There's only one thing missing here. The Handlebar Café, Baltimore's new bike-themed bar/café/bike shop, is abuzz: A celebrity chef spins pizza dough in the air near a wood-burning oven. A patron tips back an IPA, chatting over the concrete bar with the mechanic wrenching on his bike. Commuters roll in, hang their steeds on the wall and order pour-over coffees. A bike messenger heads out to deliver burritos somewhere in Fell's Point.

The only thing missing from this scene? The boss.

Marla Streb is in Montezuma, Costa Rica, fixing up a house in the jungle with her husband and kids. Never mind that it's their first summer in business. She and her husband, Mark Fitzgerald, have bet their life savings on opening a bicycle-centric community hub that promises to change Baltimore's riding culture. But it's summer, and for them that means glamping in Costa Rica–no car, no screens, sporadic electricity and occasional water outages. Most folks recall that Streb is a Mountain Bike Hall of Fame inductee who, in a 16-year pro racing career, racked up a litany of badass titles: X Games champion, a UCI World Cup Downhill winner, Singlespeed World Champion (twice) and U.S. National Downhill Championship (thrice). They remember her nude-on-a-Yeti poster, somehow revealing little more than 50-horsepower quads and the requisite SS World Champ tattoo branded upon her right cheek. They might recall her suspended between ramp and water on the Downieville Classic river jump with a rag doll strapped to her chest.

Fewer people, though, know Marla, now 51, has a master's degree in marine-estuarine environmental science. Or that she worked as a cytogeneticist at Duke University and as a neuropharmacologist at Scripps Research Institute. Or that she's authored two books.  And those who really know her say that all evidence to the contrary, Marla Streb is at heart an introvert. "She's basically a shy person," says Mark, her husband and partner of 26 years. "On a mountain bike she found expression." Marla admits, yeah, she was "painfully" shy. "Excessive alcohol saved me from that problem," she says. "So, in a way, biking saved me from a lifetime of alcoholism."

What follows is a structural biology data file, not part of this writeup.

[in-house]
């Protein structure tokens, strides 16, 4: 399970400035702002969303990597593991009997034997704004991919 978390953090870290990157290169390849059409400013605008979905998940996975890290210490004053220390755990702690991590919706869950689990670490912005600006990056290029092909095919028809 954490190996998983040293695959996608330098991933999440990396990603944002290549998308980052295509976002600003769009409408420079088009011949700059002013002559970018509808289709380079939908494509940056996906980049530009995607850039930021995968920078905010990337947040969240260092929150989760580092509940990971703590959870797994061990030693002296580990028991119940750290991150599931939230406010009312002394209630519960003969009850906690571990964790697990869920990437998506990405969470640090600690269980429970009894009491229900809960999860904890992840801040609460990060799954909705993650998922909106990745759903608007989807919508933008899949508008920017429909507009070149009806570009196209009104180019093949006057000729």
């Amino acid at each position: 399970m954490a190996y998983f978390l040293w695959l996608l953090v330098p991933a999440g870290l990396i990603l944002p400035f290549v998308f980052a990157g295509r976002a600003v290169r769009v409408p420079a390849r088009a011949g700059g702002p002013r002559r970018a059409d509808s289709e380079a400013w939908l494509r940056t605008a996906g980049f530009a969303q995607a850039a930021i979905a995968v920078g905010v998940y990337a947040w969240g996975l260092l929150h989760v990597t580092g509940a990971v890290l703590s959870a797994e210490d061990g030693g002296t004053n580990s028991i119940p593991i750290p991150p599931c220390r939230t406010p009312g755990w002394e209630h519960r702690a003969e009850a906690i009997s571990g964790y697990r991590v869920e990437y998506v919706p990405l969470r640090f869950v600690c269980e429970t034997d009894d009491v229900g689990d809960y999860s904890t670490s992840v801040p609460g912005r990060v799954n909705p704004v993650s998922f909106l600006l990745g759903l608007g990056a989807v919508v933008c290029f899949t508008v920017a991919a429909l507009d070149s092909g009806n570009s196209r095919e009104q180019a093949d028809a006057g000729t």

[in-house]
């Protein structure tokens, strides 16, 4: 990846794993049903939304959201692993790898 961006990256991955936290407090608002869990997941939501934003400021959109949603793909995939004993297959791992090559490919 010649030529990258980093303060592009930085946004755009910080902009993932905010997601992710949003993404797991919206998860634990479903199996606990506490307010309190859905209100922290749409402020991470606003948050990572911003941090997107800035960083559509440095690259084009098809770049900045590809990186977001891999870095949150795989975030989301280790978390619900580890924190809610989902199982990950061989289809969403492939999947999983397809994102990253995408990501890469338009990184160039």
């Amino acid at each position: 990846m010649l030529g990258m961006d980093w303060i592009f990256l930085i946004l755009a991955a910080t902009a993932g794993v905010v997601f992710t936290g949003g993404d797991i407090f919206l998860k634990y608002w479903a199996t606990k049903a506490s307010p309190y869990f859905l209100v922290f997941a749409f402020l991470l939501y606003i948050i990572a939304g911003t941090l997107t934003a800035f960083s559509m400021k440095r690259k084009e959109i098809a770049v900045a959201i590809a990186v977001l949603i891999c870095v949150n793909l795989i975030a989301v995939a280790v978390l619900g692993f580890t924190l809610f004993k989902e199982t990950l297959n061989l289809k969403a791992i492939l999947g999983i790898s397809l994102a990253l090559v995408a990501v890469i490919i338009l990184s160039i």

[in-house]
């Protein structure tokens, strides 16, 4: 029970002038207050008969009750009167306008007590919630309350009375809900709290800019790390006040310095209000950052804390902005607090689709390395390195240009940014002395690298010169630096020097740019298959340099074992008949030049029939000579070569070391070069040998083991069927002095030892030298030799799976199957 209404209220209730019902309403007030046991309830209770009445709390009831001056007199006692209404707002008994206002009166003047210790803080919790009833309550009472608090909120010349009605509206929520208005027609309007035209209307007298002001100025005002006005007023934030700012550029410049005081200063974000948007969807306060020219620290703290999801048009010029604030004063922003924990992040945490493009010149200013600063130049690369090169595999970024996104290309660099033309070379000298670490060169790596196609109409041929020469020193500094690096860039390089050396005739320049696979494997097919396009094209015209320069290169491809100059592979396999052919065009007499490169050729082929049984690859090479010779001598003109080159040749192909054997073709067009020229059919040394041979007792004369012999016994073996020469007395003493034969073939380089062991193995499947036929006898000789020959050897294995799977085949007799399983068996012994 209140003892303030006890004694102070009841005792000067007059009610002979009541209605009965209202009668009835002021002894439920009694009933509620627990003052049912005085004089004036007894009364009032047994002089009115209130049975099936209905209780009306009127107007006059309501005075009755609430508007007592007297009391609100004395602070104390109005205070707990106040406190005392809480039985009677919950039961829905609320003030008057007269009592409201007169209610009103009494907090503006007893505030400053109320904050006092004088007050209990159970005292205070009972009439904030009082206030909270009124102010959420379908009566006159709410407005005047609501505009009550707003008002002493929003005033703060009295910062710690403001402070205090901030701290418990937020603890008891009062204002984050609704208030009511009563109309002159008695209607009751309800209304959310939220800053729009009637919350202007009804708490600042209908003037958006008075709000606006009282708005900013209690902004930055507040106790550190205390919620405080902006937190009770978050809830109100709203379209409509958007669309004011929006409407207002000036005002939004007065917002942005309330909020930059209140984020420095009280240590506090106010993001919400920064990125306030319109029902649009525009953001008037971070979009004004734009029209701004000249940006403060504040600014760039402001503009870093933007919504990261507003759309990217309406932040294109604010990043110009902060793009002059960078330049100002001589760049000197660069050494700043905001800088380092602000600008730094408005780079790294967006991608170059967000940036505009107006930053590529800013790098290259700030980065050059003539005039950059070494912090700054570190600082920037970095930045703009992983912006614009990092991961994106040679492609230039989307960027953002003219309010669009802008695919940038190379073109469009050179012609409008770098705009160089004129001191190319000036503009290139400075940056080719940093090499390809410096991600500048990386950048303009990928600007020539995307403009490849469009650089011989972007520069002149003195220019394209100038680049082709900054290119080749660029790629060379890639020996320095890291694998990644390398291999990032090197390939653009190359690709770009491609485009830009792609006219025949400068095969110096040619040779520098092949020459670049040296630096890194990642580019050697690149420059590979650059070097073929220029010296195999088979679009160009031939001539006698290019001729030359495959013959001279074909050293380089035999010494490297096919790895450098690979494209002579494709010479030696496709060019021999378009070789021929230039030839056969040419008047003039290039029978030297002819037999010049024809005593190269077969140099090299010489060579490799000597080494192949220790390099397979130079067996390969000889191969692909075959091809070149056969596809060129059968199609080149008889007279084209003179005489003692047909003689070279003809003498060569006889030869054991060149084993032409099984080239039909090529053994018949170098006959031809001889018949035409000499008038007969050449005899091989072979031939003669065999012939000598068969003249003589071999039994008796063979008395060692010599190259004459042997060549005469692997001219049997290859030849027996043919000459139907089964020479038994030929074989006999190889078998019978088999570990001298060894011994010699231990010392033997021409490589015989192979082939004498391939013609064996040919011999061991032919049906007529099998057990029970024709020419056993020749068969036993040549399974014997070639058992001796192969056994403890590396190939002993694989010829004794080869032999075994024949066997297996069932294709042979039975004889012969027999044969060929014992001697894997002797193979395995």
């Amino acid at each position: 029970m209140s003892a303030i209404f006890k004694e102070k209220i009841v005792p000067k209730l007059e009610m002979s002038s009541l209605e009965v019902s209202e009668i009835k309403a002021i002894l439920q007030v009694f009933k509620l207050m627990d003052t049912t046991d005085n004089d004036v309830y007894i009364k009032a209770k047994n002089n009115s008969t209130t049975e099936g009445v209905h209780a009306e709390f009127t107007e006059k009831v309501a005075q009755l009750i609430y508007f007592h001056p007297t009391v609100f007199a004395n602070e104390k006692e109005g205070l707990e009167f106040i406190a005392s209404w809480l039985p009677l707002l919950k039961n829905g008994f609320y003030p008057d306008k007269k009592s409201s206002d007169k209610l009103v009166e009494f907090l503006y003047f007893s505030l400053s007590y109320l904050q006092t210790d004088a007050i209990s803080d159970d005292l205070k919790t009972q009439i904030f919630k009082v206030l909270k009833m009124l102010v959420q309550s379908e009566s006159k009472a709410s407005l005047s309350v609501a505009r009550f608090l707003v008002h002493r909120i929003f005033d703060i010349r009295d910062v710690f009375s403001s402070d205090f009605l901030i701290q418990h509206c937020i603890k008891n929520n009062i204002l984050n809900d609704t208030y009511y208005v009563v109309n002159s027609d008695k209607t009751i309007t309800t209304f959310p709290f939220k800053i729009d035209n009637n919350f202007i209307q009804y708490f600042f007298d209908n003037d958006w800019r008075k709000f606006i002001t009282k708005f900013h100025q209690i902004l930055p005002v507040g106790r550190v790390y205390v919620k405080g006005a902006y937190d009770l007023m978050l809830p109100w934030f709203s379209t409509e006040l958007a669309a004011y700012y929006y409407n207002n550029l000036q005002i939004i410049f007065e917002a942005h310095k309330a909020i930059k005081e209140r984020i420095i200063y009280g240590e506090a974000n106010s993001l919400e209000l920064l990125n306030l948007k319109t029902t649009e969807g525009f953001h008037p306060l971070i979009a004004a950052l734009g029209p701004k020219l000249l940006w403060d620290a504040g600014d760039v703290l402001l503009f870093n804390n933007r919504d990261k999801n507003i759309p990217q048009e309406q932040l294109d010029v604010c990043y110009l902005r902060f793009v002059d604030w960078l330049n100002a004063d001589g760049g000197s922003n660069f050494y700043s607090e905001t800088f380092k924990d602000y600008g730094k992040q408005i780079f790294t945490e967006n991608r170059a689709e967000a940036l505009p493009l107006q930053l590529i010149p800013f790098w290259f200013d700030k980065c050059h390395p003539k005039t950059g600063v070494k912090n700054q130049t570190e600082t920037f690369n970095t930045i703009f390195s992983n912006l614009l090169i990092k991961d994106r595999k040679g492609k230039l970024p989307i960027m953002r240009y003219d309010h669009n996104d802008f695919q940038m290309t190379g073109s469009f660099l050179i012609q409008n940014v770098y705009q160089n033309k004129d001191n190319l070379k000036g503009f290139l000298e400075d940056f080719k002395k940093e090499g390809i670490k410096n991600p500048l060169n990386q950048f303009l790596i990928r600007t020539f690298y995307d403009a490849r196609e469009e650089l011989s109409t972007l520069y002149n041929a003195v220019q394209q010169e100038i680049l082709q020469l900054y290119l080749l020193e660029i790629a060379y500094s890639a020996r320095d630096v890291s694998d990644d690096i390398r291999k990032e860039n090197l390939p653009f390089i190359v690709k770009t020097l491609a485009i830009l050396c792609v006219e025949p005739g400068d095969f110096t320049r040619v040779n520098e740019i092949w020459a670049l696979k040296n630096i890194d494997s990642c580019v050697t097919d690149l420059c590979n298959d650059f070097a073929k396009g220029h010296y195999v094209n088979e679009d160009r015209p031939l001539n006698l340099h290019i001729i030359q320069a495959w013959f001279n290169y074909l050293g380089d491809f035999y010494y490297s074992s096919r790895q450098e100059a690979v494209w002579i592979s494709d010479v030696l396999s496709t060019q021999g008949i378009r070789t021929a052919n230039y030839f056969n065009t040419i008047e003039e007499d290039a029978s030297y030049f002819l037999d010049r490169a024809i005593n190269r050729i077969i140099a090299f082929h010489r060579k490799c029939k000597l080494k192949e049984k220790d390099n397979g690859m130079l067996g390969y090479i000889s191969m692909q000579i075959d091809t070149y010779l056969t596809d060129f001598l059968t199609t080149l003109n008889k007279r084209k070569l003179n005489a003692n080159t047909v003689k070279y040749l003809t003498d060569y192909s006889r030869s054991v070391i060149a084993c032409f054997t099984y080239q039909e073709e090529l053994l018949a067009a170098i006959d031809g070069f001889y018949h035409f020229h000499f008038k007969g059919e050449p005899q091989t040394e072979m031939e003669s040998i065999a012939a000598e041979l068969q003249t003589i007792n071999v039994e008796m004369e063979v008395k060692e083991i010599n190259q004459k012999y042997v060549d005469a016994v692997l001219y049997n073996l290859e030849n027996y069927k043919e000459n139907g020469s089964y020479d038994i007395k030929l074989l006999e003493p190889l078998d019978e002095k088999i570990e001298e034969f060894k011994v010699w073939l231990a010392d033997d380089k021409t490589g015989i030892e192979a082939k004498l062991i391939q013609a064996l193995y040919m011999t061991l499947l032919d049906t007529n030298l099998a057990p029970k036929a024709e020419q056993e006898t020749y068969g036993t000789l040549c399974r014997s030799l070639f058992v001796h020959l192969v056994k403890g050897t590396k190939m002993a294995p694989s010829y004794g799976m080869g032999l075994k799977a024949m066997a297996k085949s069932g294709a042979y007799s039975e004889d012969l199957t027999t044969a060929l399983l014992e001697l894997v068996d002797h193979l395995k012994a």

These days you can find her at the crossroads of badass and good mother, pedaling 9-year-old Nico and 6-year-old Kiki around Baltimore on a cargo bike and sipping boxed wine at dinner. She still hammers on a mountain bike (Mark doesn't even try to keep up). But now her vehicles for expression are teaching commuter workshops to adults and bike-safety classes to underprivileged kids. She also leads social rides, handles marketing and PR for the Luna Pro Team and works part-time for Bike Maryland, a nonprofit aiming to make Maryland bike friendlier. The statewide nonprofit advocacy group will have a new office in the Handlebar Café, which is proving to be Marla's pièce de résistance, a constellation of all her interests. "This business is a way for her to continue expressing herself," Mark says.